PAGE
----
A recent HubSpot report stated, perhaps unsurprisingly, that 40% of sales leaders miss their target. Managers spend a great deal of time forecasting, but leaders frequently vocalise frustrations about inaccuracies.
The negative impact of inaccurate forecasting is significant;
Lost confidence in the level of control the sales function has over their operations.
Lost confidence in the closeness sellers have to their prospects and their ability to close deals.
Lost confidence in managements’ ability to coach and lead.
It is very difficult to develop a forecast that is a realistic reflection of the business you are likely to win. That’s why many sales teams have made investments in predictive systems, often within CRM, in a bid to improve reliability.
Forecasting with probability factors such as those favoured by CRMs, however, rarely takes into account the richness of qualitative data that can be captured if sales planning is effective. Forecasts, therefore, continue to neither reflect the complexities of each sales opportunity nor accurately predict its outcome.
Companies of all sizes take steps to carefully plan the implementation of the solutions they sell. It seems however, that this sort of rigour is lacking when it comes to planning to win a sale.
Delayed and lost deals impact hit rates, selling hours, productivity and ultimately the bottom line through missed targets. With careful sales planning however, valuable time would not have been wasted on these opportunities in the first place.
According to Hubspot's report, of those sales leaders that met or exceeded target, two thirds had appointed a dedicated person or team whose job was not only to arm sellers with materials to sell better; they also had responsibility for adapting and improving processes to drive sales productivity and pipeline velocity.
In a recent podcast Phil Harrell, VP and Group Director at Forrester Research stated that hiring and incentivising a few hero sales people no longer works. He claims that instead there must now be a stronger distribution of sales reps capable of making their number. How is this achieved? By plugging sellers into a system, set of operationalised techniques or process that enables them to learn to be as effective as the company’s top sellers.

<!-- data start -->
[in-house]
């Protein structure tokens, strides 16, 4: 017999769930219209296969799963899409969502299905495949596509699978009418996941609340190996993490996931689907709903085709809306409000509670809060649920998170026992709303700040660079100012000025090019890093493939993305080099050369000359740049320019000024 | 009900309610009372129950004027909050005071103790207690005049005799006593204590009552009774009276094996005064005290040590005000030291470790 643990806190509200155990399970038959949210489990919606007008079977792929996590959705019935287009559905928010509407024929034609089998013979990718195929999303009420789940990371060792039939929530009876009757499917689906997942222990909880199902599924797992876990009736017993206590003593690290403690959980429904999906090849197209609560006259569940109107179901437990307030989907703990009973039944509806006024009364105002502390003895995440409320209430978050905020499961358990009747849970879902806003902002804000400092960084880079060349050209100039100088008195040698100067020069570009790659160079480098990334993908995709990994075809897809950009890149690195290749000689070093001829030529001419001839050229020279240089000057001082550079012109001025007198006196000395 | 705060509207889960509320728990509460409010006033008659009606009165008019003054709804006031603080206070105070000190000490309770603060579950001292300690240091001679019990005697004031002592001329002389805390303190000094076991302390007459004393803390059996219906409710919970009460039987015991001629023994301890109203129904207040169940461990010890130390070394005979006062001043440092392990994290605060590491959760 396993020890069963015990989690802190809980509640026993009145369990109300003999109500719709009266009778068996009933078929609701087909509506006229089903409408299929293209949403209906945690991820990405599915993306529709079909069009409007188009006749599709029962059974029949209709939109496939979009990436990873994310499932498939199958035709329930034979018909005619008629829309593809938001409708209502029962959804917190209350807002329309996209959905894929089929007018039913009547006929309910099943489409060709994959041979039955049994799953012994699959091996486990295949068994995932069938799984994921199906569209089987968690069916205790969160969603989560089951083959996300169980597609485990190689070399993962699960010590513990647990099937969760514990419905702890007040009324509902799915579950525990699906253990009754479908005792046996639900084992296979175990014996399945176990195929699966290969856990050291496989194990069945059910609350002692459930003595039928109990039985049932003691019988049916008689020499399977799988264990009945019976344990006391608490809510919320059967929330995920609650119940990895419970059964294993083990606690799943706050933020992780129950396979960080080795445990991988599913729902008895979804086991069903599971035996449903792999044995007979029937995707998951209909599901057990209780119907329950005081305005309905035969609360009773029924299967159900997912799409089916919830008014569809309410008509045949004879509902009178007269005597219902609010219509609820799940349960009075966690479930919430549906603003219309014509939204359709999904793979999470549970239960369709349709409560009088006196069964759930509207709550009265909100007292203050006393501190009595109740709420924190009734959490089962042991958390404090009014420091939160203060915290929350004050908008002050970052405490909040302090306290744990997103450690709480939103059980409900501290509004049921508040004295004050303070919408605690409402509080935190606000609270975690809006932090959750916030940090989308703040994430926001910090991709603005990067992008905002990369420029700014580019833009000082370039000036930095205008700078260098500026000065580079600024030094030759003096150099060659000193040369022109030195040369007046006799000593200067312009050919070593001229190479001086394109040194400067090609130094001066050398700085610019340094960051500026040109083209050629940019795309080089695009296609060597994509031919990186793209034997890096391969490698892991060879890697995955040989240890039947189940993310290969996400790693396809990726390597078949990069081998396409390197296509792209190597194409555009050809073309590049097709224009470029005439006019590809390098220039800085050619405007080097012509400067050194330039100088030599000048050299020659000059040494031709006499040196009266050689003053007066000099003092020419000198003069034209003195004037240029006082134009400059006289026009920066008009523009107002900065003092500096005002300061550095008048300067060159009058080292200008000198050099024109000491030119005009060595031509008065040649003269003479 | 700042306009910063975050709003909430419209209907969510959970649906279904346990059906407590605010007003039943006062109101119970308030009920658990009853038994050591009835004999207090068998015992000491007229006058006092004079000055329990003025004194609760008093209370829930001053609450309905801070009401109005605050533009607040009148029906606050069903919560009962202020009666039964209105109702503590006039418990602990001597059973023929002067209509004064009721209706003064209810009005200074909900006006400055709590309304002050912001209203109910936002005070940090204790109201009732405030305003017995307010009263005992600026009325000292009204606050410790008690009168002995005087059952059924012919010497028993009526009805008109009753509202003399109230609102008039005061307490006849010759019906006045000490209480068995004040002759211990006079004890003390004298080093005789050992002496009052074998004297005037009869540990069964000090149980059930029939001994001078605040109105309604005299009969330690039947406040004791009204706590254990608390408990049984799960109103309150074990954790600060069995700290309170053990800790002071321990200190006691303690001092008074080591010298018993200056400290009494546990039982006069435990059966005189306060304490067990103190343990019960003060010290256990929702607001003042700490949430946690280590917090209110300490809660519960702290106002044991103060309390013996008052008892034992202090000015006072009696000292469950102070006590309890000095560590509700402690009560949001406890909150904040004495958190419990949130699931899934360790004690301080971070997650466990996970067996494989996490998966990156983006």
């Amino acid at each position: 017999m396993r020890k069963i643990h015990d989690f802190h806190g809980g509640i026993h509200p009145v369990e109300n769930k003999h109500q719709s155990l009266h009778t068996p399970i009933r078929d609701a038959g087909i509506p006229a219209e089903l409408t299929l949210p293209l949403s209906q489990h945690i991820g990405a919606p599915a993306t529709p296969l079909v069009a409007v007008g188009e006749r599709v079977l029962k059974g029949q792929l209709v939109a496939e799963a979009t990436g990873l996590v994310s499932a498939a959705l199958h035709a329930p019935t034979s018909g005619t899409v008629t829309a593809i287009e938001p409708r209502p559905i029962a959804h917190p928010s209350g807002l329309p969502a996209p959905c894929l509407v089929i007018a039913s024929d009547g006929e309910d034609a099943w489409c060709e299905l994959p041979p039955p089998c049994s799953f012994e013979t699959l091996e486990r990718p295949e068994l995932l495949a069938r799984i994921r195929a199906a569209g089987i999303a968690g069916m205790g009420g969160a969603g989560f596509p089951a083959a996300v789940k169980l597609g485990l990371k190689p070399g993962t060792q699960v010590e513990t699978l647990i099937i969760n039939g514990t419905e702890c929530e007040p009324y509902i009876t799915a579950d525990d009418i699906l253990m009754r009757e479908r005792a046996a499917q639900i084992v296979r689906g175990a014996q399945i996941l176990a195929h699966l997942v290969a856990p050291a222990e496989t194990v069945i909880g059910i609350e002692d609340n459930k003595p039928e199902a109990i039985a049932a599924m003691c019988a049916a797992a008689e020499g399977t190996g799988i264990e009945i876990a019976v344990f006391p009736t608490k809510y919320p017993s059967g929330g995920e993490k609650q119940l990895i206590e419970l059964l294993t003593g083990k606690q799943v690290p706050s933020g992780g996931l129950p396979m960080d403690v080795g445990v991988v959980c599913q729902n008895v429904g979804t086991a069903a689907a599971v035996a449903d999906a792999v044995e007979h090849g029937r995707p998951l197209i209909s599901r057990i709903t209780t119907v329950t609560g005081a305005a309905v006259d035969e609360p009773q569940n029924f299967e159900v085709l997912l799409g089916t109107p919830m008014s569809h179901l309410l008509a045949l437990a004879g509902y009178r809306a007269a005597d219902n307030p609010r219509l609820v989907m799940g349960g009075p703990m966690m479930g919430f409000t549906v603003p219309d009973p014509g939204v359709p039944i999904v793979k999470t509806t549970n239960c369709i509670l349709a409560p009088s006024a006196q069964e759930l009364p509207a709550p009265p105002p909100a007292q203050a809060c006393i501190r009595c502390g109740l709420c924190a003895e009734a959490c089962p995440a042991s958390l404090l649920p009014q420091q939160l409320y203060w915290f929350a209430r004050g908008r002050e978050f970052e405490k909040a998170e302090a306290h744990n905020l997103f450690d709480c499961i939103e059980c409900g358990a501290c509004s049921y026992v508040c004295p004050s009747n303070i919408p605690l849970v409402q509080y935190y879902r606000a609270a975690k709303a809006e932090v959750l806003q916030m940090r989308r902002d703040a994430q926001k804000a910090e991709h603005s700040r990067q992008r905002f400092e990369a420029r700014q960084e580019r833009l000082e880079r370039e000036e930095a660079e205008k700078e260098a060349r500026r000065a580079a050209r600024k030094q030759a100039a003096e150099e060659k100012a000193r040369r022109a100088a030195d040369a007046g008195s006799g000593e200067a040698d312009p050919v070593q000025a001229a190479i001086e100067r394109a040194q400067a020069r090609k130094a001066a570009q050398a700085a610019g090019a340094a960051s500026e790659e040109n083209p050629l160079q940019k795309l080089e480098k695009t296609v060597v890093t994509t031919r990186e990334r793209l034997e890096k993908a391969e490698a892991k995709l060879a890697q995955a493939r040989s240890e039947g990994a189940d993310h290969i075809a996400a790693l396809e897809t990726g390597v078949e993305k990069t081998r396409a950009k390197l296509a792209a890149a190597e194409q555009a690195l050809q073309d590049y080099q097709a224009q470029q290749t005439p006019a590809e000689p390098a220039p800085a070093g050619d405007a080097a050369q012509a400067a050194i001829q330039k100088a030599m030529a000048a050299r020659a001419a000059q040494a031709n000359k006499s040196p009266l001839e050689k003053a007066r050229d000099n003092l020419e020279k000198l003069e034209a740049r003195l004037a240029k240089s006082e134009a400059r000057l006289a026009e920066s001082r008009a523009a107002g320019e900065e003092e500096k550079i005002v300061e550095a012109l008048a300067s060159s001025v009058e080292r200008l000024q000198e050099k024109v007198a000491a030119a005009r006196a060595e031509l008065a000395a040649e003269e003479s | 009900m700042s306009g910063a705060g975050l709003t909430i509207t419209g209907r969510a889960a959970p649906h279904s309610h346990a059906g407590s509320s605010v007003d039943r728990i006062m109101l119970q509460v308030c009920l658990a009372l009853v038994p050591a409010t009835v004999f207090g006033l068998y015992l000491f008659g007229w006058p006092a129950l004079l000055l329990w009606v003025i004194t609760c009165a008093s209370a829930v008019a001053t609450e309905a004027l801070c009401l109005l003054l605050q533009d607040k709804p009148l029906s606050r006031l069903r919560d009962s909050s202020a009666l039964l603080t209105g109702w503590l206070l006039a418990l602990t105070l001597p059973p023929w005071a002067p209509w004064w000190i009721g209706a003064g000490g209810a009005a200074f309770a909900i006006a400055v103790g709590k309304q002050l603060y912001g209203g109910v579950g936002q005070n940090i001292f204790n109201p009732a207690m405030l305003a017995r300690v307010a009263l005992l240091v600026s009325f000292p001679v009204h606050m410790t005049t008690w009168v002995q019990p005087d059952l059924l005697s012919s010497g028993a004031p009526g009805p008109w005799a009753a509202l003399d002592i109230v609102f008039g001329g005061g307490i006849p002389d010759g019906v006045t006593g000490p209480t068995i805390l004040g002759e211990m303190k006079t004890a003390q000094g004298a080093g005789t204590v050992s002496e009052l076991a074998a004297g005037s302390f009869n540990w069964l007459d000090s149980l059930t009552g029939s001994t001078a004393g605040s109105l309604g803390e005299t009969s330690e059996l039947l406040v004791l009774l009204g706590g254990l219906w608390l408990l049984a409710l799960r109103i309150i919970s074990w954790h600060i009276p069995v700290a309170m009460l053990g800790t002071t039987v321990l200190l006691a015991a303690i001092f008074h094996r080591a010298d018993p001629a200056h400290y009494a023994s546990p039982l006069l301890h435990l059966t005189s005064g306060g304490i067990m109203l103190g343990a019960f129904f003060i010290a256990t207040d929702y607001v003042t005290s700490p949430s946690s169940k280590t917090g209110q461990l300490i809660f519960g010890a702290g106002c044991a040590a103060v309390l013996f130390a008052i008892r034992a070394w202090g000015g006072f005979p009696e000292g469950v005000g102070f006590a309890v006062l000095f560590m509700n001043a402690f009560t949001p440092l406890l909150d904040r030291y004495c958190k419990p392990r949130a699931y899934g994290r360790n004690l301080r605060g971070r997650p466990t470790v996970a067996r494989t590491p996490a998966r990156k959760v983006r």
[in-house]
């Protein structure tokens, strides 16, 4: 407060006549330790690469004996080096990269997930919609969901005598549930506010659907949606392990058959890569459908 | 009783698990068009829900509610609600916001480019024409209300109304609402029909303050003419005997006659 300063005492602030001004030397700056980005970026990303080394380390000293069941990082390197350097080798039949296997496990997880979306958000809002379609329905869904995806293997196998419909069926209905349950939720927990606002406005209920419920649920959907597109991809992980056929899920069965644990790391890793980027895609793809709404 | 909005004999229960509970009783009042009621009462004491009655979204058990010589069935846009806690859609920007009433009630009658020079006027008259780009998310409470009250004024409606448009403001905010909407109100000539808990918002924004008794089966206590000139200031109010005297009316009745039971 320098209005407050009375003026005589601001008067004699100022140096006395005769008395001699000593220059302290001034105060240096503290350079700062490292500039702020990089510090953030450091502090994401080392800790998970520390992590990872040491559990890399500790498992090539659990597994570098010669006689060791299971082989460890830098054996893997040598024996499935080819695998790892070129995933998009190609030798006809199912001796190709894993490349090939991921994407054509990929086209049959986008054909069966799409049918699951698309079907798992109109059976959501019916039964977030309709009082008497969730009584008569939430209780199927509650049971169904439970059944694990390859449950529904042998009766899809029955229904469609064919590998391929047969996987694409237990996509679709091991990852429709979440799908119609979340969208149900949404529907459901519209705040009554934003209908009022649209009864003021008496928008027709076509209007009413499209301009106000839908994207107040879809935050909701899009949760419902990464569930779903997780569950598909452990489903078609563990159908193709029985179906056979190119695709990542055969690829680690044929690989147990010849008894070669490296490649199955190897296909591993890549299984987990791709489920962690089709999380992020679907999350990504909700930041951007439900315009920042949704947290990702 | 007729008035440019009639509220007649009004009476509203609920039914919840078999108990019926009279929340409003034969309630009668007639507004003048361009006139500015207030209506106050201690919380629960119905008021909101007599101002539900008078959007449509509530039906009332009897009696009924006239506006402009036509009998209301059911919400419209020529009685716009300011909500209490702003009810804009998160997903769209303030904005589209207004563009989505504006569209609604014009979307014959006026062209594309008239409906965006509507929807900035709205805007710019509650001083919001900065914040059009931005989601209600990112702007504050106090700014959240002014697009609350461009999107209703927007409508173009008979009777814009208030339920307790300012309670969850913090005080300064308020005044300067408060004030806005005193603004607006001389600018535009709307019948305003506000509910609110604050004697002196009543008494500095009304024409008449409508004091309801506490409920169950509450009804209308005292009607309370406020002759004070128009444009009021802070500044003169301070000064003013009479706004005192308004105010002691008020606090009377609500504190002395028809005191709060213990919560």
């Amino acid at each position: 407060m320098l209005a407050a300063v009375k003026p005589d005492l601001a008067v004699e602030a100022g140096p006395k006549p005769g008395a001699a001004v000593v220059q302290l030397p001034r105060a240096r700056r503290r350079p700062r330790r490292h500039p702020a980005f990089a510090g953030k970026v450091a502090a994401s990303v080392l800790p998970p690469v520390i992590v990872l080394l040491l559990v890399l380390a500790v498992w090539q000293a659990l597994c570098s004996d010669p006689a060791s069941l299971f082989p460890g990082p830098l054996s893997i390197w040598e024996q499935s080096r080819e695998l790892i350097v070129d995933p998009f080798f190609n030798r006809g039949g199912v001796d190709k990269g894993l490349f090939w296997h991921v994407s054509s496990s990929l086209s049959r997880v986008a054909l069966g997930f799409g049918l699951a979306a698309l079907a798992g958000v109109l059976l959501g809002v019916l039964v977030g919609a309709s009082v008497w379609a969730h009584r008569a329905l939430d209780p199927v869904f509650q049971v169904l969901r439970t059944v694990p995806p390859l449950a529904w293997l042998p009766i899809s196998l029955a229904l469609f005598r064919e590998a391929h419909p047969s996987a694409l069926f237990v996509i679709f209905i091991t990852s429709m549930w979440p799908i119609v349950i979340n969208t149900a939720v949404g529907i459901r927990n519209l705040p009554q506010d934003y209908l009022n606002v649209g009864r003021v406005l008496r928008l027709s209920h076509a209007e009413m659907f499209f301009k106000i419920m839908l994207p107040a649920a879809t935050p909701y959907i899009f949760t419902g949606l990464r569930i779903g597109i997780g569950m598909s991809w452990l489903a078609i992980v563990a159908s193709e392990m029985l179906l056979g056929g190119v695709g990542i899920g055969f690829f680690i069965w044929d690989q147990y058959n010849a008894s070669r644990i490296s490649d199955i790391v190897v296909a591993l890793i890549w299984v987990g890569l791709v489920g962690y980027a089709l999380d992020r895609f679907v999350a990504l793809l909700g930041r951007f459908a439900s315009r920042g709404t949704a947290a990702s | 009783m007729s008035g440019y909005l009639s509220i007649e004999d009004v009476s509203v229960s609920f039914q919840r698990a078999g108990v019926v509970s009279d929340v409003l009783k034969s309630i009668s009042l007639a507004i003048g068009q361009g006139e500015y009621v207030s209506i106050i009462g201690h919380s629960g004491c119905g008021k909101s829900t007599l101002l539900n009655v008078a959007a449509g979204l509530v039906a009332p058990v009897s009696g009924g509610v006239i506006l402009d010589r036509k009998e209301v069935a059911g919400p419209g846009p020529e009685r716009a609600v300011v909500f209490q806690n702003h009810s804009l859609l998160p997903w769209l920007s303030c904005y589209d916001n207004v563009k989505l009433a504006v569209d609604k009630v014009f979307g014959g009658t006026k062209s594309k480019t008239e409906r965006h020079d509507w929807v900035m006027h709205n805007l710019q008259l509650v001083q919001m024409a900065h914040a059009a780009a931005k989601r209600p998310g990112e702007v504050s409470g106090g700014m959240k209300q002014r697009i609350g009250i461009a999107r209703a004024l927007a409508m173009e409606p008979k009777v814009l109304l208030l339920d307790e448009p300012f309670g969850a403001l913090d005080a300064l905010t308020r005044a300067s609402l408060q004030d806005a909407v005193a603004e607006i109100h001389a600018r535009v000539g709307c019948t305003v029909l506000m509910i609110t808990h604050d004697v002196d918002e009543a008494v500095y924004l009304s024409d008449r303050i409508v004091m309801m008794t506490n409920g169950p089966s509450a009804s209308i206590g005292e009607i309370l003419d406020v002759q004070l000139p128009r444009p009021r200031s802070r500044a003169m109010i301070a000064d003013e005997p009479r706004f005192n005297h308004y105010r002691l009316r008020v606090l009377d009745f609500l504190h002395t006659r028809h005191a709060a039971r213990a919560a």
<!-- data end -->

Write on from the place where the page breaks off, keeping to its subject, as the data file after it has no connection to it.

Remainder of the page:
Strong sales planning is a core process which enables sales professionals, and leaders, to be in control and manage outcomes consistently. It identifies patterns in the way you sell which, when documented, become stronger and more effective. They are discussed between colleagues and drive common behaviours that increase the capabilities of all sellers; bottling what the best do.
In its simplest form, a sales plan is a list of all the meetings and their associated activities, that are needed to address the questions above and win the winnable. This acts as a live plan, which is maintained and updated as the deal progresses, where both the sales team and the customer undertake activities, or work, to move the sale forward. This ‘activity’ from the customer provides qualitative information, about how committed a customer is to your solution and their intent to buy, in order to better predict outcomes and accurately forecast them.
Progressive sales leaders track customer actions to gain visibility into deal progress, enable advanced analytics and provide better insight to help sellers close deals. Customer verifiers should be the basis for deal reviews, not seller generated data. This helps leaders see through sellers' perceptions and get down to the customers' reality
Reviewing and measuring sales plans enables sales leaders to determine, and coach for, the right outcomes. By inspecting some key aspects and ensuring sales plans focus on activities that gain customer commitments, it is possible to gain a stronger handle on the likelihood of winning a deal and a process or language for selling ensues.
Areas to inspect as the deal progresses:
Sales is at an inflection point, says Forrester’s Mike Pregler, where success is less about individual heroics than having data and insights-driven operations.
Sales leaders are challenged by their boards and their CEOs to deliver a more predictable, consistent revenue stream. With a well-designed, well-developed, almost scientific process, you can start to meet those expectations quarter over quarter, year over year.
With the timeline to recovery still uncertain, sales leaders must work to improve seller effectiveness and productivity. “If you enable managers to effectively coach, guide them through the process, and make sure you’re measuring them and keeping them motivated, that will ultimately help with success,” Pregler concludes.